Hong Kong’s First Scientist Awarded Runner-up for the 2014 Eppendorf & Science Prize for NeurobiologyCUHK Medical Student Dedicated to Unraveling Mystery of Neuronal Circuits
With research on synaptic connections in the neocortex, Dr. Owen Ko, a year 5 medical student of the Chinese University of Hong Kong (CUHK) is selected as one of the runners-up in this year’s Eppendorf & Science Prize for Neurobiology. Being the Hong Kong’s first scientist to snatch this honour, Owen’s winning entry concluding his research achievement has been published in the prestigious scientific journal Science. Owen will be presented the award in Washington, D.C. on 16 November 2014.
Despite the rapid advancement of modern technology, knowledge on how the brain functions is still very limited. Owen’s research provides experimental ground for scientists to comprehend further. “To understand how a computer functions, you have to know the functionality of each component in it and how they are connected at the first step. This applies to our brain as well. We have to know the functionality of each neuron in our brain and their connectivity. Only with this information, we can start to understand how the brain normally function, and tell which part of the component goes wrong when there is malfunction, so as to find ways to fix it,” said Owen.
Owen was admitted to the Bachelor of Medicine and Bachelor of Surgery programme (MBChB) of CUHK Faculty of Medicine in 2005. After completing the second year of studies, he pursued a one-year intercalated Bachelor of Medical Sciences in 2007. In 2008, he was recommended to a three-year PhD programme in neuroscience under the guidance of Professor Thomas Mrsic-Flogel, an internationally renowned neuroscientist, at University College London (UCL), and a year of post-doctoral research in the UK.
During his study in the UK, Owen made a number of research breakthroughs including uncovering how connectivity in the cortex is organized with respects to the functionality of neurons and that this specific connectivity emerges after the onset of visual experience, and that visual experience is partially required for the complete maturation of functionally specific connectivity in the primary visual cortex.
Since 2011, research articles with Owen being the lead author had been published in several prestigious scientific journals, including Nature, and Nature Neuroscience and The Journal of Neuroscience. At the same time, Owen has also been working closely with Professor Wing-Ho Yung, Assistant Dean (Student Affairs) of the Faculty of Medicine and Professor of the School of Biomedical Sciences of CUHK, and co-authored a number of articles in international journals such as Neuron and Cerebral Cortex.
After receiving his PhD, Owen was back to Hong Kong in 2012 to continue the MBChB programme in CUHK and simultaneously conduct research work. He is supported and funded by the Lui Che Woo Institute of Innovative Medicine and the Chow Yuk Ho Technology Center for Innovative Medicine, and working with a team of professors and postgraduates from both the Faculty of Medicine and Faculty of Engineering in CUHK on new research projects on the neuronal networks for sensory perception and motor control. Owen is aspired to continue research in neuroscience after his graduation and is determined to contribute to the industry at large by laying the foundation for further development of effective medical treatment to those suffering from neuronal disease such as Parkinson’s disease and dementia.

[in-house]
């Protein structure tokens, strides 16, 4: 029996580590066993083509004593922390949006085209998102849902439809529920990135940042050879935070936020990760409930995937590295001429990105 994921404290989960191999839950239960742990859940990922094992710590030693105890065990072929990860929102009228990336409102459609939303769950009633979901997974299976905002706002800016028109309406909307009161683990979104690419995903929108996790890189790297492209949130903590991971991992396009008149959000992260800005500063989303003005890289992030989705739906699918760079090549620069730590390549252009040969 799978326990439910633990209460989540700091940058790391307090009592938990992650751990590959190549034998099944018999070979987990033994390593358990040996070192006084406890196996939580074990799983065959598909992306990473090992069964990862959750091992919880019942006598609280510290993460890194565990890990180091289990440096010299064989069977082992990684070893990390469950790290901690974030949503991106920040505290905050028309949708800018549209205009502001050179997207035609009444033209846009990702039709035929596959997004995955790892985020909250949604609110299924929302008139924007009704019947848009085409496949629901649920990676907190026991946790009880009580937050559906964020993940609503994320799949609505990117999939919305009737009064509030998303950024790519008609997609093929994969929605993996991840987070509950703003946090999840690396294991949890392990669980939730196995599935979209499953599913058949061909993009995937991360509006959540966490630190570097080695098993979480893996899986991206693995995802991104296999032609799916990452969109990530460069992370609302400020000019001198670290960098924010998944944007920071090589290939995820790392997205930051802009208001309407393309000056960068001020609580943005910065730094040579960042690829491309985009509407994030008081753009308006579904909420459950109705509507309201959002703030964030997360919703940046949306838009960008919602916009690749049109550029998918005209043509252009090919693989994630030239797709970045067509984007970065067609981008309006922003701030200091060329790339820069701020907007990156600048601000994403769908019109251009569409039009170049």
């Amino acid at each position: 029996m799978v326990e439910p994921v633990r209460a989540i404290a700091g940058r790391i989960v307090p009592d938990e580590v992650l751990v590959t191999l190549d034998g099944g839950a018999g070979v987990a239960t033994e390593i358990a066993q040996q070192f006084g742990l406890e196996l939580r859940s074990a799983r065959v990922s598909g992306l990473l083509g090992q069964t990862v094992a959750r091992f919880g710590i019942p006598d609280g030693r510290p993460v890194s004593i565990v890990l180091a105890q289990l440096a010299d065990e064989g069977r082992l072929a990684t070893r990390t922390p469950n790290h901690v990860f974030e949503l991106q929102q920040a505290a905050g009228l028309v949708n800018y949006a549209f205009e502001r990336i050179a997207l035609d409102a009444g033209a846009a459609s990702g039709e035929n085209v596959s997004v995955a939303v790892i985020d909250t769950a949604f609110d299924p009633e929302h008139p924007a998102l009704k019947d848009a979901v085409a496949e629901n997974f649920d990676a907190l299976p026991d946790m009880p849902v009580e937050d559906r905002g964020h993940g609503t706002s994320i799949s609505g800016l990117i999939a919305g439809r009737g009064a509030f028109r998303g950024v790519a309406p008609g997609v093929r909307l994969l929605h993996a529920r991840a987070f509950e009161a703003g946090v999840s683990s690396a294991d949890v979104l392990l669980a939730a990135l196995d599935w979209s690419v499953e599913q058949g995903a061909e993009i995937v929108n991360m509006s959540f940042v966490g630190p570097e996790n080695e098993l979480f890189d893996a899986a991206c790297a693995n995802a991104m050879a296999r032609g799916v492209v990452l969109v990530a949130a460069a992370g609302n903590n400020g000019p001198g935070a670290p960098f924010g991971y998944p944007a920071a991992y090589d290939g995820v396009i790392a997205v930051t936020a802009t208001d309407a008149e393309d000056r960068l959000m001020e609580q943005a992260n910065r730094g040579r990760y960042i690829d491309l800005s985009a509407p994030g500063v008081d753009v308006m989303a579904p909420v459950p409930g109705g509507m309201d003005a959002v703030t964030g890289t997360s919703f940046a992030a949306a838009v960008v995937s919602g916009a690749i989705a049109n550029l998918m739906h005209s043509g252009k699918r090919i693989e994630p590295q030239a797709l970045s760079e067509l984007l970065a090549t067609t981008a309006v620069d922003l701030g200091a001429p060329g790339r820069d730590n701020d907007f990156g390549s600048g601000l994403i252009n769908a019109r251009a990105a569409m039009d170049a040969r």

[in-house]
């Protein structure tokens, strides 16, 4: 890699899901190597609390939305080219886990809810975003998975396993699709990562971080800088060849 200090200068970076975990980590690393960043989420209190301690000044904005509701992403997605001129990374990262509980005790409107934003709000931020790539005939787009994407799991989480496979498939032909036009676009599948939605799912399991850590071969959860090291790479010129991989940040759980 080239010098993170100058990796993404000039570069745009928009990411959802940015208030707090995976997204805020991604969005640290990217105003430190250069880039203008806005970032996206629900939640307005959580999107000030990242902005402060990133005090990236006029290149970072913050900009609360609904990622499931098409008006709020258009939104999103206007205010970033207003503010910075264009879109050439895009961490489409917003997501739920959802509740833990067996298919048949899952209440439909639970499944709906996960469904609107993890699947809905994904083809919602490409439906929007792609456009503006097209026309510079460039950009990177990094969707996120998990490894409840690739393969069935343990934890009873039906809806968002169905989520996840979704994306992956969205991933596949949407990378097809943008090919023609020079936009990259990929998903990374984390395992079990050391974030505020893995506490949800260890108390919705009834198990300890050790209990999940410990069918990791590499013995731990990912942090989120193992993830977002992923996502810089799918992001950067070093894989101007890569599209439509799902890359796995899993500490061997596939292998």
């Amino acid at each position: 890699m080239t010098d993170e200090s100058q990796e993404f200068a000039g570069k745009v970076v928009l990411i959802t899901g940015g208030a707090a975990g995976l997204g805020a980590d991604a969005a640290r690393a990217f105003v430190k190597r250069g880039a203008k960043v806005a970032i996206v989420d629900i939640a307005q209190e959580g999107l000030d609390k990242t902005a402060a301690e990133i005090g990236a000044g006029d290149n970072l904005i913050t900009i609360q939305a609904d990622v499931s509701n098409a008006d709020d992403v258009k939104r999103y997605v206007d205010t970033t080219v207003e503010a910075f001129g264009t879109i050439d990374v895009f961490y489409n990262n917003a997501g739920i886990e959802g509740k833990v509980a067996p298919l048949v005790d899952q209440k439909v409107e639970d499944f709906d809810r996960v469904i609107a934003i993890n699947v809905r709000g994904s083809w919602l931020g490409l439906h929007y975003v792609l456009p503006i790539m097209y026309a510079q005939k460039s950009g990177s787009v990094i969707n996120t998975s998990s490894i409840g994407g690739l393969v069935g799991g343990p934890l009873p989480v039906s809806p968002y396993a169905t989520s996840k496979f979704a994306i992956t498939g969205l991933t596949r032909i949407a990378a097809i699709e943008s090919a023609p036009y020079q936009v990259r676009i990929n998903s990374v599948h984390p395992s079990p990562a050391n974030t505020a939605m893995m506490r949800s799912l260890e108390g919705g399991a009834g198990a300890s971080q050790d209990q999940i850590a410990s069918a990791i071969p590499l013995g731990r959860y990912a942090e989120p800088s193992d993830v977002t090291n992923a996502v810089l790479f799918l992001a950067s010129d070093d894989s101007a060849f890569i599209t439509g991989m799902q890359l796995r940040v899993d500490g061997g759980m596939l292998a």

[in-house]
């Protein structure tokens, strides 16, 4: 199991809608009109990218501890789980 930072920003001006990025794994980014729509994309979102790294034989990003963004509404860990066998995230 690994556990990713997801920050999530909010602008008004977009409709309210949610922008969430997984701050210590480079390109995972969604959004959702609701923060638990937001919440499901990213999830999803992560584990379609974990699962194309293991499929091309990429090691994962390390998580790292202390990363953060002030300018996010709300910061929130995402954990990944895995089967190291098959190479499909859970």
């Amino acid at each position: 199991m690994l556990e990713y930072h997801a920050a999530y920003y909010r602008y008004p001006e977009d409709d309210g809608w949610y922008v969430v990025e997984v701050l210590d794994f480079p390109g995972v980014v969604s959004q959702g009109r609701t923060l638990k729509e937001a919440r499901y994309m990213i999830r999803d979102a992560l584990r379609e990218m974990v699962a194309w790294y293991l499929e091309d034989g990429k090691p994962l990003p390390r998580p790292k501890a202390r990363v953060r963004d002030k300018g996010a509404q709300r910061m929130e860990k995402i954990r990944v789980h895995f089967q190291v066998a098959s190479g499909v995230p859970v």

CUHK Global Physician-Leadership Stream to Nurture Physicians Leaders
“We are all very happy for the prize given to Owen, it highlights the importance of, and how students can benefit from, early research training,” Professor Justin Wu, Associate Dean (Development) of the Faculty of Medicine and GPS Programme Director highlighted. “Seeing the significance of scientific research to the sustainable development of medicine and therapeutics, we are determined to provide full support to students who are interested in medical research.”
Since 2013, the Faculty of Medicine has been running the Global Physician-Leadership Stream (GPS) with a personal mentorship scheme where students will be matched with renowned professors in their different research areas or clinical professions. This arrangement enables students to learn more about their perspective professions in earlier university life. Outstanding students will also have chance to further their studies at top overseas institutions including the University of Oxford, the University of Cambridge and the Yale University.
Valuing the incubation of global perspectives and leadership competencies among students, CUHK aims to nurture a new breed of physician leaders by providing them with diverse paths of graduate studies and leadership training courses in addition to medical training. Graduates are expected to play pivotal leadership roles in the medical community to meet the future challenges of the healthcare system, medical education and research, benefitting the community at large.
About the Eppendorf & Science Prize for Neurobiology
Eppendorf & Science Prize for Neurobiology, established in 2002, is a global prize awarded annually to young scientists below age 35 for the most outstanding neurobiological research based on methods of molecular and cell biology. The judging panel is composed of prominent international researchers in the field of neurobiology who will select the grand prize winner and up to three finalists. Winners and finalists in the previous years include Liqun Luo, Professor of Biology in Stanford University, Bernardo Sabatini and Rachel Wilson, Professors of Neurobiology at Harvard University, Karel Svoboda, group leader from the Howard Hughes Medical Institute, as well as Ed Boyden, Assistant Professor at the Massachusetts Institute of Technology (MIT).